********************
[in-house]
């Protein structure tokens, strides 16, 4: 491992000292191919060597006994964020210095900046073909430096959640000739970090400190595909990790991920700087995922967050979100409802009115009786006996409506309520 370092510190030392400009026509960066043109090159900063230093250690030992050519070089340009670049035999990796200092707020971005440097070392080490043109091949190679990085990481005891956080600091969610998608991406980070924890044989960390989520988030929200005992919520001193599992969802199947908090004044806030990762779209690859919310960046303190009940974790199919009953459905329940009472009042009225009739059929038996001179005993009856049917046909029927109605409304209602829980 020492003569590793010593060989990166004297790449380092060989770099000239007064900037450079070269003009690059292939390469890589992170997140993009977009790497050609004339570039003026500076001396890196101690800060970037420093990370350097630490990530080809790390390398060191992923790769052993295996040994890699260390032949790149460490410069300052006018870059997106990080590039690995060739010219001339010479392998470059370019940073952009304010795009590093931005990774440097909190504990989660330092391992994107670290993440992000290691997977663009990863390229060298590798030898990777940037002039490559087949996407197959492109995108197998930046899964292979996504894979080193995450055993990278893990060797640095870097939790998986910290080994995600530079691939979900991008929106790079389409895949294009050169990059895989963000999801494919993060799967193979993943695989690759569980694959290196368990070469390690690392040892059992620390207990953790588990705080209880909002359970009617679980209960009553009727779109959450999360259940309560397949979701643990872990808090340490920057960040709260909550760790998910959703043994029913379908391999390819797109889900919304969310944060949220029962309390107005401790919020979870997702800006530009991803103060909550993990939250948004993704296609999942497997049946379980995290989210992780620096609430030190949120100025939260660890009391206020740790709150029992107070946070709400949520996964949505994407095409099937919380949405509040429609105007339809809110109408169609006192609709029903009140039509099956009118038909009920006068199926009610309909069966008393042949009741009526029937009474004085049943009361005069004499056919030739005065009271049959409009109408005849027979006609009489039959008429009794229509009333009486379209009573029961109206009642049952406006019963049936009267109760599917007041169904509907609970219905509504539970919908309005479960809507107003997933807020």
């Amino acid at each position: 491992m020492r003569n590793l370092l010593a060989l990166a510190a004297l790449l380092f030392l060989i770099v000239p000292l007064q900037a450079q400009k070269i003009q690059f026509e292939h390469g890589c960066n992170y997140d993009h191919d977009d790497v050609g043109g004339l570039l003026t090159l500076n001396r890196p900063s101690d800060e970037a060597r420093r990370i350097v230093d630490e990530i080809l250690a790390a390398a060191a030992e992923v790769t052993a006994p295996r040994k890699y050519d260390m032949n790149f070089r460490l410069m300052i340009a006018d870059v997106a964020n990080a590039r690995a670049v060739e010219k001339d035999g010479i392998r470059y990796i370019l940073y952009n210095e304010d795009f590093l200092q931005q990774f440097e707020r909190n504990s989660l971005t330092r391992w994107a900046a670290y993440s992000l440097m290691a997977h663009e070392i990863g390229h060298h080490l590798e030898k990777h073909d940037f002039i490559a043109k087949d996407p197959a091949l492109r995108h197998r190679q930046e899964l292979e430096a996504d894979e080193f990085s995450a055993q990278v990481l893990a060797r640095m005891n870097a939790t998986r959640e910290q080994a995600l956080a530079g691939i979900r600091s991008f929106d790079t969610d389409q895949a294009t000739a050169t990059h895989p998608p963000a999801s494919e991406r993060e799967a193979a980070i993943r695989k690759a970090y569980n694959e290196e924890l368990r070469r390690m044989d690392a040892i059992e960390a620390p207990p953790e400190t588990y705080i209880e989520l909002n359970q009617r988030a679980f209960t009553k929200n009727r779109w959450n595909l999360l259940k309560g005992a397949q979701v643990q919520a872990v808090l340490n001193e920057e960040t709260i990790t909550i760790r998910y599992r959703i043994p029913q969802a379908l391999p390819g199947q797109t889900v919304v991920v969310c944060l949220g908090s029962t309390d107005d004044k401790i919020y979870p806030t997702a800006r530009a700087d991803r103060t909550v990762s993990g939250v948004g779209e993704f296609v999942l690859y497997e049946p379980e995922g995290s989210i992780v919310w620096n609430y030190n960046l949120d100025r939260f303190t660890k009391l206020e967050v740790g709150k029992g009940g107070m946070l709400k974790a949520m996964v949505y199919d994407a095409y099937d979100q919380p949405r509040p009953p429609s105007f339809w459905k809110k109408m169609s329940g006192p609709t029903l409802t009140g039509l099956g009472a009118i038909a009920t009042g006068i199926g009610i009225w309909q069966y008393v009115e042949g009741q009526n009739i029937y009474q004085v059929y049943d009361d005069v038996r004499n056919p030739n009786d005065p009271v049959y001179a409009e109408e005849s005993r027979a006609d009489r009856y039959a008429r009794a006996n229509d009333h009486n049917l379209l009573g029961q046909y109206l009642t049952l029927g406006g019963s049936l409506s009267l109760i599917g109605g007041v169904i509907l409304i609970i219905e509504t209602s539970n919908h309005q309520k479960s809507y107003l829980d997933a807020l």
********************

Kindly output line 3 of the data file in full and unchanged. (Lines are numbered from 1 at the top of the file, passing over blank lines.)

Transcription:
């Amino acid at each position: 491992m020492r003569n590793l370092l010593a060989l990166a510190a004297l790449l380092f030392l060989i770099v000239p000292l007064q900037a450079q400009k070269i003009q690059f026509e292939h390469g890589c960066n992170y997140d993009h191919d977009d790497v050609g043109g004339l570039l003026t090159l500076n001396r890196p900063s101690d800060e970037a060597r420093r990370i350097v230093d630490e990530i080809l250690a790390a390398a060191a030992e992923v790769t052993a006994p295996r040994k890699y050519d260390m032949n790149f070089r460490l410069m300052i340009a006018d870059v997106a964020n990080a590039r690995a670049v060739e010219k001339d035999g010479i392998r470059y990796i370019l940073y952009n210095e304010d795009f590093l200092q931005q990774f440097e707020r909190n504990s989660l971005t330092r391992w994107a900046a670290y993440s992000l440097m290691a997977h663009e070392i990863g390229h060298h080490l590798e030898k990777h073909d940037f002039i490559a043109k087949d996407p197959a091949l492109r995108h197998r190679q930046e899964l292979e430096a996504d894979e080193f990085s995450a055993q990278v990481l893990a060797r640095m005891n870097a939790t998986r959640e910290q080994a995600l956080a530079g691939i979900r600091s991008f929106d790079t969610d389409q895949a294009t000739a050169t990059h895989p998608p963000a999801s494919e991406r993060e799967a193979a980070i993943r695989k690759a970090y569980n694959e290196e924890l368990r070469r390690m044989d690392a040892i059992e960390a620390p207990p953790e400190t588990y705080i209880e989520l909002n359970q009617r988030a679980f209960t009553k929200n009727r779109w959450n595909l999360l259940k309560g005992a397949q979701v643990q919520a872990v808090l340490n001193e920057e960040t709260i990790t909550i760790r998910y599992r959703i043994p029913q969802a379908l391999p390819g199947q797109t889900v919304v991920v969310c944060l949220g908090s029962t309390d107005d004044k401790i919020y979870p806030t997702a800006r530009a700087d991803r103060t909550v990762s993990g939250v948004g779209e993704f296609v999942l690859y497997e049946p379980e995922g995290s989210i992780v919310w620096n609430y030190n960046l949120d100025r939260f303190t660890k009391l206020e967050v740790g709150k029992g009940g107070m946070l709400k974790a949520m996964v949505y199919d994407a095409y099937d979100q919380p949405r509040p009953p429609s105007f339809w459905k809110k109408m169609s329940g006192p609709t029903l409802t009140g039509l099956g009472a009118i038909a009920t009042g006068i199926g009610i009225w309909q069966y008393v009115e042949g009741q009526n009739i029937y009474q004085v059929y049943d009361d005069v038996r004499n056919p030739n009786d005065p009271v049959y001179a409009e109408e005849s005993r027979a006609d009489r009856y039959a008429r009794a006996n229509d009333h009486n049917l379209l009573g029961q046909y109206l009642t049952l029927g406006g019963s049936l409506s009267l109760i599917g109605g007041v169904i509907l409304i609970i219905e509504t209602s539970n919908h309005q309520k479960s809507y107003l829980d997933a807020l």